STEM Education Resources for K12 Teachers
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I get asked on the regular about the products I use and recommend for enhancing STEM programs and classrooms. That’s why I put together this page. Here you’ll find a (growing) list of STEM Education Resources specifically for K12 teachers. I listed the intended age groups for each product (Elementary, Middle, and High School), so that you can find resources most appropriate for your scenario.
I also included a mix of software, hardware, and kits. I think you’ll really enjoy a lot of these options – especially if you’ve received a grant or the OK to go ahead and retrofit your classroom! If you have any questions at all, feel free to contact me, and I’d be happy to help you develop your STEM program. Without further ado, here are the products that I recommend when starting a STEM Education program.
Arduino is an open-source electronic prototyping platform. Build circuits, prototypes, robots, and more with this interface. Arduino requires a bit more knowledge of embedded systems, but it is very easy to learn and is a cost-effective solution for the classroom.
We recommend these five Arduino kits:
Elegoo Uno Starter Kit (great for getting started)
Elegoo Smart Robot Car (cost-effective robot kit)
LewanSoul xArm (applied solution for Industrial Robots)
NodeMCU IoT Kit (perfect kit for learning Internet of Things)
Osoyoo Smart Home (applied electronics for Smart Homes)
Meet Edison is a small, Lego-compatible robot that that has built-in motors & sensors. It’s ready to program out of the box, which means you can spend less time “building” and more time coding! Learn to program using EdScratch (a flavor of Scratch) flow-chart language or EdPy (a flavor of Python).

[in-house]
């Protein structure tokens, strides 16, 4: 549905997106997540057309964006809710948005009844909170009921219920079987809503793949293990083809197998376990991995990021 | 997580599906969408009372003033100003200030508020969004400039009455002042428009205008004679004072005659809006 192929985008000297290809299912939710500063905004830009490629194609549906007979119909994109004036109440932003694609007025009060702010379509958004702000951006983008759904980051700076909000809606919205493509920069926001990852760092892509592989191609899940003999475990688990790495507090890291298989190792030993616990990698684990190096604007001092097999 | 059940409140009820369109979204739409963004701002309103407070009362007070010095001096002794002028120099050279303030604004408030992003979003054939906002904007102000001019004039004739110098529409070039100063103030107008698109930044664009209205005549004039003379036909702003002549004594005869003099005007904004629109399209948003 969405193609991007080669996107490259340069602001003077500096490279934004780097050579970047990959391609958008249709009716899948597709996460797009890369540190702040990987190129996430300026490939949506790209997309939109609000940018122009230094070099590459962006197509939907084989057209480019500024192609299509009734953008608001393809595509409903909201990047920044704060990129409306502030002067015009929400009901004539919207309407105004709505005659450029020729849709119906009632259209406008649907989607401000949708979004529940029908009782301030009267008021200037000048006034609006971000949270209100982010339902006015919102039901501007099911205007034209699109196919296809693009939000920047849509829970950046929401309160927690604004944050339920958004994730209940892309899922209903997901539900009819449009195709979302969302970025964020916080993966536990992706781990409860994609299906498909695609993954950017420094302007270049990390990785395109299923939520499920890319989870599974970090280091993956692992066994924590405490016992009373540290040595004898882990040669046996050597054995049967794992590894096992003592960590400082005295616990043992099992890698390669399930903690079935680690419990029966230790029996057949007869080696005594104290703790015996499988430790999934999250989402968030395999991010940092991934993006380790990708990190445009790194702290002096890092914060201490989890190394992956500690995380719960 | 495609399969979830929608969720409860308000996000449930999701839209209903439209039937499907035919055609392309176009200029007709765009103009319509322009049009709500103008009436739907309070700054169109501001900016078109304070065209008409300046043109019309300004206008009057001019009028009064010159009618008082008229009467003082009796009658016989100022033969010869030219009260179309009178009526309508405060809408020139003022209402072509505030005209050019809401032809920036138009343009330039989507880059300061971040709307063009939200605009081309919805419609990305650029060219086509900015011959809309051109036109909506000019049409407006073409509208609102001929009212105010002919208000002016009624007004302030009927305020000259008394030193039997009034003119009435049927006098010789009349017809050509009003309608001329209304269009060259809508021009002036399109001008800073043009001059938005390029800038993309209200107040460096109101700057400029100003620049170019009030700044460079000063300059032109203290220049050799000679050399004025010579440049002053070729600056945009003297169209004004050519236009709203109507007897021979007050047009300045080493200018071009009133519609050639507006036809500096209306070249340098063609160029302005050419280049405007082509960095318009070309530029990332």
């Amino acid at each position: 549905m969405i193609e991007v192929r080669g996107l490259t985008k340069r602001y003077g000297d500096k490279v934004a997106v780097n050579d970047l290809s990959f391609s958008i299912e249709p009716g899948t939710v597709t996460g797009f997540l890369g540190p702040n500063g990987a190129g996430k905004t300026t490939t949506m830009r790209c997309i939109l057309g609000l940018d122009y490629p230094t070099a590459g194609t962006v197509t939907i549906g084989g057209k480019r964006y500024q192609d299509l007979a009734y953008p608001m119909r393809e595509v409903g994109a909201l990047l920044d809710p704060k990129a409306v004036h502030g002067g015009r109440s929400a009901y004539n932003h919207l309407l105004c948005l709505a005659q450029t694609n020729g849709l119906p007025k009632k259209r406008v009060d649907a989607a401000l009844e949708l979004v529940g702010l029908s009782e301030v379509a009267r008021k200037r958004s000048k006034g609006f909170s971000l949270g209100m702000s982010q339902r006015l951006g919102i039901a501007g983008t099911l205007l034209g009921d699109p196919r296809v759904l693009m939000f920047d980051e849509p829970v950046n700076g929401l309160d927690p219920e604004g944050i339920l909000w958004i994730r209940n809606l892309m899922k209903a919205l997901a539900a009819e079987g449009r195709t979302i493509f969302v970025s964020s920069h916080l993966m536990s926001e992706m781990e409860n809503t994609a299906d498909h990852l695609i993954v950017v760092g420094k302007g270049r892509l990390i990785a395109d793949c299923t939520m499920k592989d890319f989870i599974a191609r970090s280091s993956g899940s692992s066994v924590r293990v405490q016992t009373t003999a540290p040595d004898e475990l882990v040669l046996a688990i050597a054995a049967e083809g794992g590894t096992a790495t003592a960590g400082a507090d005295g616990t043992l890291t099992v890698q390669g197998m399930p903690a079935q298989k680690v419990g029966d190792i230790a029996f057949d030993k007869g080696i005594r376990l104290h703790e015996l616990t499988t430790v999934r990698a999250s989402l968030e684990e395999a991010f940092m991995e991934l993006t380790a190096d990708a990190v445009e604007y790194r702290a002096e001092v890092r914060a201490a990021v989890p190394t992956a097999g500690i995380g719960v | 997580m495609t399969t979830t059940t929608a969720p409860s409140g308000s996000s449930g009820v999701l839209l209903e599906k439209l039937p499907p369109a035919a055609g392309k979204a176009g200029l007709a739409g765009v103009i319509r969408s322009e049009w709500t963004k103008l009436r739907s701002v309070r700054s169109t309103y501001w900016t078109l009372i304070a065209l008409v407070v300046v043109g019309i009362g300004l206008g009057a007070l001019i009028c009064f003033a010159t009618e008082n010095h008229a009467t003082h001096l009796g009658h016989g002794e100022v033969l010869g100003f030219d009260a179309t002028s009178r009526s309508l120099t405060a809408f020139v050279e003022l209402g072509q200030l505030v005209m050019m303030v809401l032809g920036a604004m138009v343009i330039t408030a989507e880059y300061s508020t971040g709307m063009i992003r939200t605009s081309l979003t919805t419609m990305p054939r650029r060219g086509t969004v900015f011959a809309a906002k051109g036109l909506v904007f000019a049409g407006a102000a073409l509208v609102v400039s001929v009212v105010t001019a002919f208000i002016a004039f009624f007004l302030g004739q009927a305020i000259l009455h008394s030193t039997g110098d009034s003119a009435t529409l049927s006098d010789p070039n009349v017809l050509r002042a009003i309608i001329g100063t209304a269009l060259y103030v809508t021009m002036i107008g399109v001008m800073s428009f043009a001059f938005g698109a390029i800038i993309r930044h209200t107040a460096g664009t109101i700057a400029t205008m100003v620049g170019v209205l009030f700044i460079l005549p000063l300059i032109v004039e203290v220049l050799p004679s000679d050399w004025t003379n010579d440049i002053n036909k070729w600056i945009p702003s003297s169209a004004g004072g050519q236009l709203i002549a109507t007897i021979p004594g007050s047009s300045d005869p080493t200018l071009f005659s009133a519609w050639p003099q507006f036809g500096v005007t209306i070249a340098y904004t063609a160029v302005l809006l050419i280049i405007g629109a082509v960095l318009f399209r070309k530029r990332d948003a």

Meet Edison robots are a cost-effective way to bring programming into the classroom. If you already have a box of Lego’s, you could easily add robotics to your curriculum with the Meet Edison Robot. Buy yours here.
Cubit offers a variety of STEAM-related kits. They focus on projects that can be woven into classes that already exist. For example, you can have students learn about the butterfly cycle through their interactive, electro-mechanical project. Furthermore, Cubit STEAM kits can be used to create Earthquake Shake Tables, Robots, and Home Automation projects.
Their kits range in price, but because they’re so versatile, most schools can use them for multiple classes, seeing double or triple the return on investment. You’ll even gain access to sample lesson plans. Buy yours here.
When you think of robotics, a lot of people think Lego. It’s no surprise, because Lego had robotics kits before they became mainstream. We recommend checking out their latest kit, the Lego Mindstorms EV3. Build everything from robot cars to robot arms, to robotic snakes & animals. Most schools do not maximize the types of robots that they teach, so I’d challenge you to check out some of their unique projects.
Lego Mindstorms is a bit pricey, but if you utilize all the features, sensors, and programming languages, you should see a decent return on your investment. It’s a staple in a lot of robotics programs, so if you’re looking for safety in numbers, this would be a decent choice. Buy your kit here.
VEX is a popular robotics construction platform. Their newest kit, VEX iQ, is designed for elementary and middle school students. You can build a variety of robot devices with this kit including arms, cars, and rovers. VEX iQ is also pricey, but your investment is worth it if you have any intentions of competing in robotics competitions.
The difference between Lego Mindstorms and VEX iQ is that you can program the latter in RobotC, easyC, and Modkit. This makes an easier transition from robotic toys to real robotic platforms. Buy your kit here.